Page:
US prison population hits 1.7 million

The US prison population reached 1.7 million in 1997, according to a recently released US Justice Department report. If this decade's current growth rate continues, 2 million Americans will be behind bars by the year 2000.

As a proportion of the American population, the number of imprisoned people in the US has quadrupled over the last twenty-five years. Some 1.2 million inmates are in federal and state prisons, up from 774,000 in 1990, and another 567,000 are in local jails. There are as many incarcerated Americans as there are people in Houston, the fourth-largest city in the nation, and more than twice the number who live in San Francisco.

The US trails only Russia in the share of its citizens in jail. The total US incarceration rate of 645 people per 100,000 is six to ten times higher than most industrial nations, according to the Sentencing Project, a group that advocates alternatives to prison. By contrast, only 36 out of 100,000 Japanese citizens are in jail. In the state of Texas alone, there are 80,000 people in jail, larger than the prison population in France or the United Kingdom, and roughly equal to the number incarcerated in Germany, a country of 80 million, four times more populous than Texas.

The prison figures are one of the sharpest expressions of the social distress and inequality that afflict American society. While the past two decades have seen an enormous increase in wealth for the top 10 percent of the population, living standards have stagnated or declined for the vast majority. Tax breaks to big business and sweeping cuts in social programs have contributed to the social conditions that produced crime, drug use and other symptoms of social crisis.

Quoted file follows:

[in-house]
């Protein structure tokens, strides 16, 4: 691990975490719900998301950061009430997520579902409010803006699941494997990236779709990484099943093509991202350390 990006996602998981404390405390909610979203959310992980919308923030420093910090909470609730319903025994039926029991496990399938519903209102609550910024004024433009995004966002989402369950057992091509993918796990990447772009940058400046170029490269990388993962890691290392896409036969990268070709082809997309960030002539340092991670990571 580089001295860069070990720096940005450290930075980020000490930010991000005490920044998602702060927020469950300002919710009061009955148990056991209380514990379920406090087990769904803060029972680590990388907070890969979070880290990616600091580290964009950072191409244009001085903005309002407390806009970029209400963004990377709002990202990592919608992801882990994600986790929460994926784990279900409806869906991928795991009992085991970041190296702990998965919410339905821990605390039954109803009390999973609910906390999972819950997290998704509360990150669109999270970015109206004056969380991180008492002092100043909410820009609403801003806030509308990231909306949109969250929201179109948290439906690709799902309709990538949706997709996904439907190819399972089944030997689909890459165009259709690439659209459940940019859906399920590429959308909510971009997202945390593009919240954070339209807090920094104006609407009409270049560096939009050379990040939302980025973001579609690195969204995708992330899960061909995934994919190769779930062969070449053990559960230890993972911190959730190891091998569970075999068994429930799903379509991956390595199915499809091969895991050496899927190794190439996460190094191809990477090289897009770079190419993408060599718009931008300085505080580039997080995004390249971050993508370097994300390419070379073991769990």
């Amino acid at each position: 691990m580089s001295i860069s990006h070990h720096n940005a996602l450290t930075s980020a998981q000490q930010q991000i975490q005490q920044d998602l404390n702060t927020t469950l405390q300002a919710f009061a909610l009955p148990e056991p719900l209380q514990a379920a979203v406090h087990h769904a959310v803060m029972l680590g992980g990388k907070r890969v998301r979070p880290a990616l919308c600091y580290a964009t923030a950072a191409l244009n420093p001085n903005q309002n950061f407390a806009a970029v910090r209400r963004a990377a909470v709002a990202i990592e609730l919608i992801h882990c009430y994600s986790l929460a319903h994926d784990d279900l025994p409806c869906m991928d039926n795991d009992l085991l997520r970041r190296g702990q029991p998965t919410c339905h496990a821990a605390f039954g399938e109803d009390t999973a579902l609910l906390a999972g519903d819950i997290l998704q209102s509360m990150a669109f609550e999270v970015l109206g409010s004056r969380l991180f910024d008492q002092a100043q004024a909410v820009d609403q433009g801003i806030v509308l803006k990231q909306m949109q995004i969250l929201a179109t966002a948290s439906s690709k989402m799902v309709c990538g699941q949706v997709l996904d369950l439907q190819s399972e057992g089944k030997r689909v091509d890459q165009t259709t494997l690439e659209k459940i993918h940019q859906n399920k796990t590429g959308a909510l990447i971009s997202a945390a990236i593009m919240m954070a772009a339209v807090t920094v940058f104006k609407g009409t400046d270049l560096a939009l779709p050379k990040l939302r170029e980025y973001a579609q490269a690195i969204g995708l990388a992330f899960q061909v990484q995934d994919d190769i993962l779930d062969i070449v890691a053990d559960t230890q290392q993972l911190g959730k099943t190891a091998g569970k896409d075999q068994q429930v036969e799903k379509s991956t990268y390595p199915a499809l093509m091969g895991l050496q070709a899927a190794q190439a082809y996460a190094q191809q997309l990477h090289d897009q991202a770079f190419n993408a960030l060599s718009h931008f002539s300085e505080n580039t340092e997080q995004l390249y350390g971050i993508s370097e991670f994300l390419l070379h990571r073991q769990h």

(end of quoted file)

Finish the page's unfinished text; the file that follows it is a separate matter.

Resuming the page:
Federal spending on jobs and job training for low-income people dropped by half during the 1980s. Meanwhile, between 1980 and 1993, federal spending on 'correctional activities' rose, in current dollars, by 521 percent. In California, four times as many black men are in state prison as are enrolled in public colleges and universities. The Los Angeles County jail system, where over 3,000 of the more than 20,000 inmates are receiving psychiatric services, is said to be the largest mental health institution in the US, and also, according to some accounts, the largest homeless shelter.

The growing ranks of the incarcerated has also led to the proliferation of for-profit, private prison companies. One such company, Correctional Services Corporation, recently reported a 50 percent rise in profits.

The greater the social inequality, the more the political establishment and the media have rejected the conception that crime is the product of social conditions. Instead they blame the individual and criminalize the poor. Thus America has seen the return of chain gangs, the trying of children as adults, a sharp increase in state executions and an ever-expanding prison population.

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